Although Jon Jones may be one of the most polarizing figures in MMA today, there is no question the current UFC light heavyweight champion is one of the most exciting fighters in the history of the sport. Watching Jones fight is like watching any great artist at work—everything he does has a purpose. Much like fellow young UFC champion Anthony Pettis, Jones is so exciting to watch because of his ability to do the unexpected. Jones regularly utilizes techniques most other fighters won’t even attempt—just look at his use of the spinning elbow.

No. 4 – Anderson Silva (33-6)

Before Anderson Silva got caught while taunting Chris Weidman, the Brazilian was easily the greatest fighter on the planet. With three “Fight of the Night” awards, two “Submission of the Night” honors and an unbelievable seven “Knockout of the Night” awards, Silva was everything you could want in a champion. What made Silva so great was his ability to make elite fighters look like amateurs. Silva had a knack for exploiting the tiniest openings and ending fights. Look no further than his UFC 126 title defense against Vitor Belfort. Silva knocked Belfort out with a front kick to the face.

No. 3 – Mauricio “Shogun” Rua (22-9)

Better known to fans as “Shogun,” Mauricio Rua is a knockout machine. Nineteen of his 22 career wins have come by way of knockout. The former UFC light heavyweight champion and Pride Middleweight Grand Prix champion was—and still is—the epitome of controlled chaos. With an iron jaw and aggressive Chute Boxe blitzkrieg style, Rua has long been a fan-favorite in the world of MMA. The best example of why Rua is beloved by fans the world over is his UFC 139 loss to fellow Pride legend Dan Henderson. For five full rounds, the two men battled back and forth in one of the greatest fights in MMA history.

No. 2 – Kazushi Sakuraba (26-16-1, 2NC)

Kazushi Sakuraba was Pride FC in so many ways. He would fight anyone, anytime, anywhere—he was always game. Sakuraba also embodied that pageantry of Pride with his elaborate ring entrances and his pro-wrestling-esque feuds. He will always be remembered for his epic battles with various members of the Gracie family, but Sakuraba’s true greatness can best be seen in his kneebar victory over Carlos Newton at Pride 3. Sakuraba was a brilliant grappler and one of the toughest men on the planet, attributes he demonstrated when Marius Zaromskis literally kicked the ear off of his head.

No. 1 – Wanderlei Silva (35-12-1, 1NC)

Where his former Chute Boxe teammate Mauricio “Shogun” Rua was controlled chaos, Wanderlei “The Axe Murderer” Silva was just simply chaos. If there was a belt ranking system for violence, Silva would be the red belt. No one in the history of MMA fought with the intensity and bloodlust that Silva did. Of his 35 career wins, 27 have come by way of brutal knockout. With powerful hooks and ruthless knees, Silva ruled the Pride middleweight division for eight years. Silva’s greatest career moment came during his knockout victory of Quinton “Rampage” Jackson to defend his Pride middleweight title at Pride 28. Silva delivered knees so violently that when Jackson fell unconscious into the ropes, he was stiff as a board.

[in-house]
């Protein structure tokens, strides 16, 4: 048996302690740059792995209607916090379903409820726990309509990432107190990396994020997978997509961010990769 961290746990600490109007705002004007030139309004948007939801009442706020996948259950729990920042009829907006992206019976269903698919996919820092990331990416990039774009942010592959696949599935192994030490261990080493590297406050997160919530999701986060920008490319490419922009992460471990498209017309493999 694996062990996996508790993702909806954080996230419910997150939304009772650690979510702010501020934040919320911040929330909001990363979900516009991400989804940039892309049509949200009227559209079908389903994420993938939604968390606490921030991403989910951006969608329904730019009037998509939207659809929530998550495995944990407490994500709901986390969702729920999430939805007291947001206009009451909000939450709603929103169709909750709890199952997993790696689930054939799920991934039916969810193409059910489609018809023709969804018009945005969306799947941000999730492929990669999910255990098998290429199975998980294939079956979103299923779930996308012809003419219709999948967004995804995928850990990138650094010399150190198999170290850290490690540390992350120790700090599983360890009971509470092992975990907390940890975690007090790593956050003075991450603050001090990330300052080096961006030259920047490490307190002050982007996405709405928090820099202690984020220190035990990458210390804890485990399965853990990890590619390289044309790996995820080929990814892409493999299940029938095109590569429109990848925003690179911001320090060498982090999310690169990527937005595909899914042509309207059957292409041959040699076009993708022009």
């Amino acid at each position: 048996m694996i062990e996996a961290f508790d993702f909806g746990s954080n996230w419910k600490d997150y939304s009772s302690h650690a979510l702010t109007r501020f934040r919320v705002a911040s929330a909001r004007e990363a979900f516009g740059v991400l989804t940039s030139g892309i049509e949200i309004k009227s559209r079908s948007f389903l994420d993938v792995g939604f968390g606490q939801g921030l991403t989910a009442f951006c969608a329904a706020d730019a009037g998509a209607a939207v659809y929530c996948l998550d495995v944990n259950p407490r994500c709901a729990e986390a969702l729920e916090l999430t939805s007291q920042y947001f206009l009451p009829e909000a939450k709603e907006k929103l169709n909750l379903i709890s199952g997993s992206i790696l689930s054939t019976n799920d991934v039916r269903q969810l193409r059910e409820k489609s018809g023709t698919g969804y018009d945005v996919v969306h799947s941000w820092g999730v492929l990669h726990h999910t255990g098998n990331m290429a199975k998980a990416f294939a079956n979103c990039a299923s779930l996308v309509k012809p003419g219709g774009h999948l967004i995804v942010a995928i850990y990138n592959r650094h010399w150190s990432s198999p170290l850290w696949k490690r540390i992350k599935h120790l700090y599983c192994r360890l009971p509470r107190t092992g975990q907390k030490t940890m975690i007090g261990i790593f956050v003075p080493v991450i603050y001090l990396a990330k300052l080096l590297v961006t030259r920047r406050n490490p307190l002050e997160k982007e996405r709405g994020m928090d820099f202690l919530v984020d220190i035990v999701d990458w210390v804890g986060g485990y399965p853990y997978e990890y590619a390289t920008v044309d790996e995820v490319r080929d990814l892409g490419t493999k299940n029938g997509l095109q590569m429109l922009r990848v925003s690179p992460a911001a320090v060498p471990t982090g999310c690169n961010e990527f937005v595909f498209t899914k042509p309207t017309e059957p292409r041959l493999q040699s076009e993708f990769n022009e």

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  • Misha Rozhkov

    korean zombie and diego sanchez are misssing (more interesting than Gomi at least)

  • BRAD

    I think Anderson should be number 1 or number 2… Sakuraba was fun to watch because he was smaller and scrappy and shotgun was just brutal in his pride days, but Anderson did things no one thought was possible at the time or would ever dare to do.

  • Saul Garcia

    Diego Sanchez should be in the top five he may not get the W all the time but its always a war when he steps in the octagon same with Gilbert Melendez.

  • djdeuceflush .

    I would replace condit, with Hendo or Fedor.

    • GiinoStenLund

      Haha noway..
      Hendo is borring as fuck.

      • Jaha ja, du springer runt och är ond internationellt också!! :(

        But yes, no way, Hendo should not be on the list.

  • AdamBoss

    Good list, but one glaring omission: Donald Cerrone!

    Others that could also make the list: Urijah Faber, Dan Henderson, Robbie Lawler, CroCop… the list goes on and on!

  • Diaz brothers?